• MPI still dragging the chain over causes of food bug
    The Ministry of Primary Industries’ release of Environmental Science and Research’s initial reports regarding the sources of a nasty stomach bug will be little comfort to the 127 people affected by it, Labour’s Food Safety spokesperson Damien O’Connor says. “This...
    Labour | 16-10
  • Treasury officials should try working without food
    The Green Party is challenging Treasury officials to work for a week without eating properly, in light of their advice to Government that a food in schools programme is not needed."Treasury's advice was that providing food for children in schools...
    Greens | 15-10
  • Councils need to better protect our drinking water
    Environment Canterbury (ECan) is proposing several variations to its regional land and water plan that will allow for increased nutrient and other pollution from irrigation and intensive agriculture on the Canterbury Plains. Commissioners are hearing submissions on Variation 1 to...
    Greens | 15-10
  • National needs to commit to making NZ workers safe
    The National Government must do more to help make New Zealand workplaces a safer place to work in, Green Party industrial relations spokesperson Denise Roche said today.Data released by Statistics New Zealand today showed that workers in the fishing and...
    Greens | 15-10
  • Key commits to deployment before consultation or analysis
    John Key’s offer to consult Opposition parties on whether to deploy New Zealand forces against ISIS looks increasingly like a PR exercise only, says Labour’s Defence spokesperson, Phil Goff. “The presence of New Zealand’s Chief of Defence Force at a...
    Labour | 15-10
  • National must end ideological opposition to raising income
    If John Key is serious about tackling child poverty he must approach it with an open mind, and overcome his ideological block to raising incomes as a solution, the Green Party said today.Papers released to Radio New Zealand today show...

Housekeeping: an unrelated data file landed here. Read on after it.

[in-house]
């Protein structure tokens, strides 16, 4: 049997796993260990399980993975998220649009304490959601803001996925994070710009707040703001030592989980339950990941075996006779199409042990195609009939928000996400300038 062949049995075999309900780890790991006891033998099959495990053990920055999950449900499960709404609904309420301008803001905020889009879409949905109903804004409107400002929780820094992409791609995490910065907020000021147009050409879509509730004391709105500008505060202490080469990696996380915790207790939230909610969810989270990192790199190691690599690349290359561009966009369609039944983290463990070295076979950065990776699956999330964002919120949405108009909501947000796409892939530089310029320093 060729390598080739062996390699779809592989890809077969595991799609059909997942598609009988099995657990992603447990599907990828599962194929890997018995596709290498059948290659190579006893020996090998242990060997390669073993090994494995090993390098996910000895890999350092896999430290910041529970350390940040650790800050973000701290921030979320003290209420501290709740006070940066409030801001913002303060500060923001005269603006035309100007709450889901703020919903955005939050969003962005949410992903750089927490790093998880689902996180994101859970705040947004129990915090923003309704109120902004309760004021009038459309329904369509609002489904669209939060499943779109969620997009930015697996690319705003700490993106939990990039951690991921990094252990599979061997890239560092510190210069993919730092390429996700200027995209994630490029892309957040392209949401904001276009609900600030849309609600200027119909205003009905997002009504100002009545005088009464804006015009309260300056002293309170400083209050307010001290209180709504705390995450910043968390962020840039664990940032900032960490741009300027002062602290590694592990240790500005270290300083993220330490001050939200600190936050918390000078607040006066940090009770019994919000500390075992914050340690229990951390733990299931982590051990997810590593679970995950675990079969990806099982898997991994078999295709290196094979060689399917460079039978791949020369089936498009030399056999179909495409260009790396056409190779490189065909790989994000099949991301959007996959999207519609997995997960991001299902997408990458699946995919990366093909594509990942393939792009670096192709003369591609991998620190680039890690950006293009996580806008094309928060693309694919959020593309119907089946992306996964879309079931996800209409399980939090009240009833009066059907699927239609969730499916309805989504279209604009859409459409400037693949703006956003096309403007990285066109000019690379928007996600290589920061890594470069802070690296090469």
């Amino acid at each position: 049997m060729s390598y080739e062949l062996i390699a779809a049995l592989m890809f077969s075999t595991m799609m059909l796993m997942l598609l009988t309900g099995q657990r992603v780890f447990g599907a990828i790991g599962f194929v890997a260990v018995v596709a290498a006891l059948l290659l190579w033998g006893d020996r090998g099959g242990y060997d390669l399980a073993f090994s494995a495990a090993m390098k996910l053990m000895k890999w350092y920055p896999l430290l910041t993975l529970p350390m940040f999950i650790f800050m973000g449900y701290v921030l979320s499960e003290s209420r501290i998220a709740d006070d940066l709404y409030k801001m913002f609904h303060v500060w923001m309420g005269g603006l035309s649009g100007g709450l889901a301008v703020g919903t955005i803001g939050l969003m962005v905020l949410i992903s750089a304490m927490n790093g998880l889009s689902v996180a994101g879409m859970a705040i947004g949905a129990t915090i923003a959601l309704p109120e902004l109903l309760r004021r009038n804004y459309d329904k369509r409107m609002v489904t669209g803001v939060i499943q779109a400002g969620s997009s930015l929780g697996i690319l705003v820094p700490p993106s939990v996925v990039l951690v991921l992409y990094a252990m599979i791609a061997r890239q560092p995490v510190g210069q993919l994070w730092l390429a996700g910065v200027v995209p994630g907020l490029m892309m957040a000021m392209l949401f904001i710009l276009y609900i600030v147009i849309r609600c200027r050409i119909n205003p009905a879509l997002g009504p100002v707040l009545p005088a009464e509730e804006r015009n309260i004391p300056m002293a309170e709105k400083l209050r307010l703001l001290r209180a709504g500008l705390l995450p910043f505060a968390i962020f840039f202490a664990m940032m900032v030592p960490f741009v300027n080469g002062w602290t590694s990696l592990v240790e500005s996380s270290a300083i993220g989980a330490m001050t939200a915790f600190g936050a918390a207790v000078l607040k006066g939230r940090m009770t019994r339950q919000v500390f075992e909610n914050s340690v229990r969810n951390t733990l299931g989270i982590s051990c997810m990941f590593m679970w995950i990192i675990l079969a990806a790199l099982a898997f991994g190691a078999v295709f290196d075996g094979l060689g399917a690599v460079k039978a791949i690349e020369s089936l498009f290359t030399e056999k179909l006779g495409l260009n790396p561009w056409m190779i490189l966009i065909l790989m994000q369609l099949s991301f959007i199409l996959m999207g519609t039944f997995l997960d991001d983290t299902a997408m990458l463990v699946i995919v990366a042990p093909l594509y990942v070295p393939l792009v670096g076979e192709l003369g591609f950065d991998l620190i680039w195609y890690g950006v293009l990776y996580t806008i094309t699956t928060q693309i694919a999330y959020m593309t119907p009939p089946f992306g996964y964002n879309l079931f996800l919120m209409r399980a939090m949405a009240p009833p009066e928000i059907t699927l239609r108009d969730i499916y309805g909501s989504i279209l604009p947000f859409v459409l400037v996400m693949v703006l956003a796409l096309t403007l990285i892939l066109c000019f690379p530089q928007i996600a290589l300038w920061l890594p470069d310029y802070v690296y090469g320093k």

Greens | 14-10
  • Pentagon links climate change and terrorism
    Yesterday the Pentagon launched a plan to deal with a threat that “poses immediate risks to national security”; one that “will affect the Department of Defense’s ability to defend the nation”. It wasn’t referring to Ebola or ISIS. It was...
    Greens | 14-10
  • Four Nominees for Labour’s Leadership
    As at 5pm today four valid nominations had been received for the position of Labour Leader, as follows: Andrew Little(nominated by Poto Williams and Iain Lees-Galloway) Nanaia Mahuta(nominated by Louisa Wall and Su’a William Sio) David Parker(nominated by Damien O’Connor...
    Labour | 14-10
  • Green Party calls for consultation over terrorism law changes
    The Green Party has today written to the Prime Minister asking him to engage in wider consultation prior to changing any laws as a result of the recently announced terrorism law reviews, said the Green Party today. In a letter...
    Greens | 14-10
  • MPI must name product and supermarket chain
    The Ministry of Primary Industries must name the product responsible for severe gastroenteritis affecting people around the country, and the supermarket chain distributing it, Labour’s Food Safety spokesperson Damien O’Connor says. “The Ministry seems to be more concerned about protecting...
    Labour | 13-10
  • John Key dishonest about reasons for wanting to change terrorism law
    John Key is misleading the public to push through terrorism law changes under urgency, the Green Party said today. On Sunday, John Key stated that it is not illegal for someone to fight overseas for a terrorist group, such as...
    Greens | 12-10
  • Law changes shaping up to be worse than first thought
    The Prime Minister needs to be up front about exactly what changes he is planning to make to the Employment Relations  Amendment Bill, Labour's spokesperson on Labour Issues Andrew Little says.Interviewed on Q&A yesterday John Key said he did not...
    Labour | 12-10
  • Rapists, not Tinder, the threat to women
    Blame for rape and sexual assault should only ever be laid at the door of the perpetrator, not dating services or the actions of women themselves, Labour’s Associate Police spokesperson Kelvin Davis says. “Tinder is not the problem and women...
    Labour | 09-10
  • Safer Journeys For People Who Cycle
    You have a rare opportunity to tell the people who are making the decisions on cycling how to make it better. The Cycling Safety Panel is seeking feedback on their draft recommendations for improving the safety of cycling in New...
    Greens | 08-10
  • Subsidising more pollution will undermine water clean-up plan at Te Waihora...